Pediatric pyloric stenosis is narrowing of the lower end of the stomach due to thickening of the muscles of the pylorus. The narrowing is up to the extent that milk and other stomach contents cannot pass into the small intestine. It is also known as ‘infantile hypertrophic pyloric stenosis’ (IHPS).
Pyloric stenosis typically affects babies 4-6 weeks after birth. The exact cause of this problem is not known.
The most common symptom of pyloric stenosis is forceful and projectile vomiting. Other symptoms include dehydration, weight loss, fewer bowel movements and mild jaundice.
Consistent history and description of the vomiting pattern and appearance, and palpation of a small lump in the mid abdomen are indicative of pediatric pyloric stenosis. Abdominal ultrasound or barium meal X-ray is used for confirming the diagnosis.
Pediatric pyloric stenosis is a medical emergency and requires immediate treatment. Correction of fluid loss, electrolytes, and acid-base imbalance is the first concern; after which a surgical procedure called pyloromyotomy is performed to correct the stenosis.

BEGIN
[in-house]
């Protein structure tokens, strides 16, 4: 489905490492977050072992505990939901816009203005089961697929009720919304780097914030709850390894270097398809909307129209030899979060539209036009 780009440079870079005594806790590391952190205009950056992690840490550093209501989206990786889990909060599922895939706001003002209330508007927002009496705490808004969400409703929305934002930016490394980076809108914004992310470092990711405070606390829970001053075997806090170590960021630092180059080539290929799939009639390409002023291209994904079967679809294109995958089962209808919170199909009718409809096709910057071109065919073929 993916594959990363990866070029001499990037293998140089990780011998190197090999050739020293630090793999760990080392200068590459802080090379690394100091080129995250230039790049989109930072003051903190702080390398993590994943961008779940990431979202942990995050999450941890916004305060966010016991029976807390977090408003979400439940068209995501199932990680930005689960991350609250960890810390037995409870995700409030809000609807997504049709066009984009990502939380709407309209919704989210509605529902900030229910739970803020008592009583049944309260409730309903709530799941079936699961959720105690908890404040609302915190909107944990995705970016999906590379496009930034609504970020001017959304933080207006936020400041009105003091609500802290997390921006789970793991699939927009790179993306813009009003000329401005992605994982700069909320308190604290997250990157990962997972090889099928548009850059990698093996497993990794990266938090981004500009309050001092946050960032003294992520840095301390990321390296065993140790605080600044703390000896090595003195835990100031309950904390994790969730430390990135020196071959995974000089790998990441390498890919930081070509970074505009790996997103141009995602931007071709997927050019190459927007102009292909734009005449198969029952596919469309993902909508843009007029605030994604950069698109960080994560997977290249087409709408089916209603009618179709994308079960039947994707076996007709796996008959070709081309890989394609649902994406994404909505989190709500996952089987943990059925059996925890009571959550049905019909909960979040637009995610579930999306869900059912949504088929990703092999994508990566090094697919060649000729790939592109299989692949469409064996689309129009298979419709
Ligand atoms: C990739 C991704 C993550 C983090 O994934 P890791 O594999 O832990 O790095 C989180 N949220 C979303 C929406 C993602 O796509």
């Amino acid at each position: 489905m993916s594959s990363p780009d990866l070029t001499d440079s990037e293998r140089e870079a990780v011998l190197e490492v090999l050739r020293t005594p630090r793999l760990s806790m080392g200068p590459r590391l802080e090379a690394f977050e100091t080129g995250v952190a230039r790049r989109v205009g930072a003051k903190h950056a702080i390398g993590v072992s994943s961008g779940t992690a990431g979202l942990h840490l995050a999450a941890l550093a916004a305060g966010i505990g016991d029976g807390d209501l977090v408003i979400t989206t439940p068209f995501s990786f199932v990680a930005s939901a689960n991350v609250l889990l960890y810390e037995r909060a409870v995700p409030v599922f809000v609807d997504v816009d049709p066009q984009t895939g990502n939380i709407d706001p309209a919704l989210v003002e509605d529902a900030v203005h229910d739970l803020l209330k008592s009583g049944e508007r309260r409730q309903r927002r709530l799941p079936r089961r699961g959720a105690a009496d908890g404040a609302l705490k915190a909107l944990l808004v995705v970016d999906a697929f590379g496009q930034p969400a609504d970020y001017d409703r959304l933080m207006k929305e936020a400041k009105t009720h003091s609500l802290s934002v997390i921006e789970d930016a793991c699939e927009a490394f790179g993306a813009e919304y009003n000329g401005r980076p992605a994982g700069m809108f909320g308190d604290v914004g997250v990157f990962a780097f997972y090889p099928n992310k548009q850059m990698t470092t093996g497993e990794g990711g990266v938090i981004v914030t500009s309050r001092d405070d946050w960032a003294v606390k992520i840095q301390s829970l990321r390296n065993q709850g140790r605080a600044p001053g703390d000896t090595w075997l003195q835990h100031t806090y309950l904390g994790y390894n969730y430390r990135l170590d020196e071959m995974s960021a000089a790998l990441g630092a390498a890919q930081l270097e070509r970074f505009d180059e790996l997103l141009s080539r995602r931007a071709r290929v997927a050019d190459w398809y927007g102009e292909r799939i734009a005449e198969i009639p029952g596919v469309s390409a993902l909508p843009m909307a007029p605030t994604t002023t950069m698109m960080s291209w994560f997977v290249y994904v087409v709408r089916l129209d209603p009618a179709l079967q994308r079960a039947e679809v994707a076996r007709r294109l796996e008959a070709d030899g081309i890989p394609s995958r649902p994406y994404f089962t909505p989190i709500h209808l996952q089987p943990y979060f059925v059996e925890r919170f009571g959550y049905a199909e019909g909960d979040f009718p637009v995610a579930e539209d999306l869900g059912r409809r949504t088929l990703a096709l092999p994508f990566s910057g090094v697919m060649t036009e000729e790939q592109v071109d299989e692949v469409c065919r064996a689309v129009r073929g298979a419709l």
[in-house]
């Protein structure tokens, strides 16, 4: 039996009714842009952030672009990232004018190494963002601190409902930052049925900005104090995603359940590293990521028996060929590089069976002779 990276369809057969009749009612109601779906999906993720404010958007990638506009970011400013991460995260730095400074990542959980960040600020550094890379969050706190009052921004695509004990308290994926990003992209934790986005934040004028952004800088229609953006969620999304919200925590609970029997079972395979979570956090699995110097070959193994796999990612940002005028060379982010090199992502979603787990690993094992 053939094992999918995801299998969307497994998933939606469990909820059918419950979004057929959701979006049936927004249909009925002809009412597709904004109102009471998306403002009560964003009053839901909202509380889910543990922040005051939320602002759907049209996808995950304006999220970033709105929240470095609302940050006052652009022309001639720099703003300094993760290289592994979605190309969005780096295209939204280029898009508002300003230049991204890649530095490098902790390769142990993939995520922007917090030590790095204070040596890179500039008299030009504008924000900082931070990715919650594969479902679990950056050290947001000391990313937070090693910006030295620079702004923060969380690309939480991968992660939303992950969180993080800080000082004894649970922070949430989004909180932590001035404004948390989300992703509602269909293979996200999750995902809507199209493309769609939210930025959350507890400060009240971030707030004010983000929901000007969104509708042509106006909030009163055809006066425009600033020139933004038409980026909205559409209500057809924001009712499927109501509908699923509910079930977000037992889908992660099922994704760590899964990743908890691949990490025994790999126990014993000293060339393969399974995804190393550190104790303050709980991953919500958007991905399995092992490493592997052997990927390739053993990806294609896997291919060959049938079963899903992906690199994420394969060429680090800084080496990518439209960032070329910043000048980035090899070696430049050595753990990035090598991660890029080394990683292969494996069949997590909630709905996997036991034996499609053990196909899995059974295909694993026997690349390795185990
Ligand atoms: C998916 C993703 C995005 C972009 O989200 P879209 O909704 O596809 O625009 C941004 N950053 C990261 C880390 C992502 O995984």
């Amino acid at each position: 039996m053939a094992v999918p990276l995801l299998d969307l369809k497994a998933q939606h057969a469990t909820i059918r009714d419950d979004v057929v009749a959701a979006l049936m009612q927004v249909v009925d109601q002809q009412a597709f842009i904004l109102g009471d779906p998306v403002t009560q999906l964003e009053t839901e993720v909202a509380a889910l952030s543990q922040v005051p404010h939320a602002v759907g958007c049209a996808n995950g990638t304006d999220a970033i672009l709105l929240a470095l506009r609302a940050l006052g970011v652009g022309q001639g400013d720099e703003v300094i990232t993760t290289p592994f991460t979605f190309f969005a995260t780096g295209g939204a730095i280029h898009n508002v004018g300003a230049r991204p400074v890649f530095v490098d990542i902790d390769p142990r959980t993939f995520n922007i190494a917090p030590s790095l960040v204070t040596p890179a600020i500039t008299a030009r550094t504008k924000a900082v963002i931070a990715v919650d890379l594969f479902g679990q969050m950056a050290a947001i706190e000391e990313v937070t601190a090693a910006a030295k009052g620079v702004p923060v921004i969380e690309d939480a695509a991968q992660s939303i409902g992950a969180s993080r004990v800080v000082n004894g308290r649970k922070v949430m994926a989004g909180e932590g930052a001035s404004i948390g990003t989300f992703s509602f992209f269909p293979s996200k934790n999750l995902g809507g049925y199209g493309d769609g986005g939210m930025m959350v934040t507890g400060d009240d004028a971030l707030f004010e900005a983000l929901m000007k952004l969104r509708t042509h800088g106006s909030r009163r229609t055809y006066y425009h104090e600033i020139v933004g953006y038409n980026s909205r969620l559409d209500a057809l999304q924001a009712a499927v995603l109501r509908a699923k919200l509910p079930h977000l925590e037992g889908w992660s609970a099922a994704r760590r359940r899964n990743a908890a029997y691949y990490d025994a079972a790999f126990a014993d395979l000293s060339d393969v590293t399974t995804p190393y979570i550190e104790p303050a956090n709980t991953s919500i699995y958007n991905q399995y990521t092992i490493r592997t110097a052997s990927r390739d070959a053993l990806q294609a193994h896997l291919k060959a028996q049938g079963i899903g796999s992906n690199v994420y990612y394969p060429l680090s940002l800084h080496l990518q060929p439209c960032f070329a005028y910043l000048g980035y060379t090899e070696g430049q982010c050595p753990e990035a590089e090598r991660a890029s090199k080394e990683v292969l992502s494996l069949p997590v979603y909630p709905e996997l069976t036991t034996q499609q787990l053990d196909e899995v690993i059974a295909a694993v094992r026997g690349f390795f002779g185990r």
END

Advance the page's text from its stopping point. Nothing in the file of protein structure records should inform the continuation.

Latest Publications and Research on Pediatric Pyloric StenosisEarly life events predispose the onset of childhood functional gastrointestinal disorders. - Published by PubMed
Infantile hypertrophic pyloric stenosis in twins. - Published by PubMed
Development of pyloric stenosis after a 4-day course of oral erythromycin. - Published by PubMed
Carbon dioxide gas pneumoperitoneum induces minimal microcirculatory changes in neonates during laparoscopic pyloromyotomy. - Published by PubMed
Electrolyte profile of pediatric patients with hypertrophic pyloric stenosis. - Published by PubMed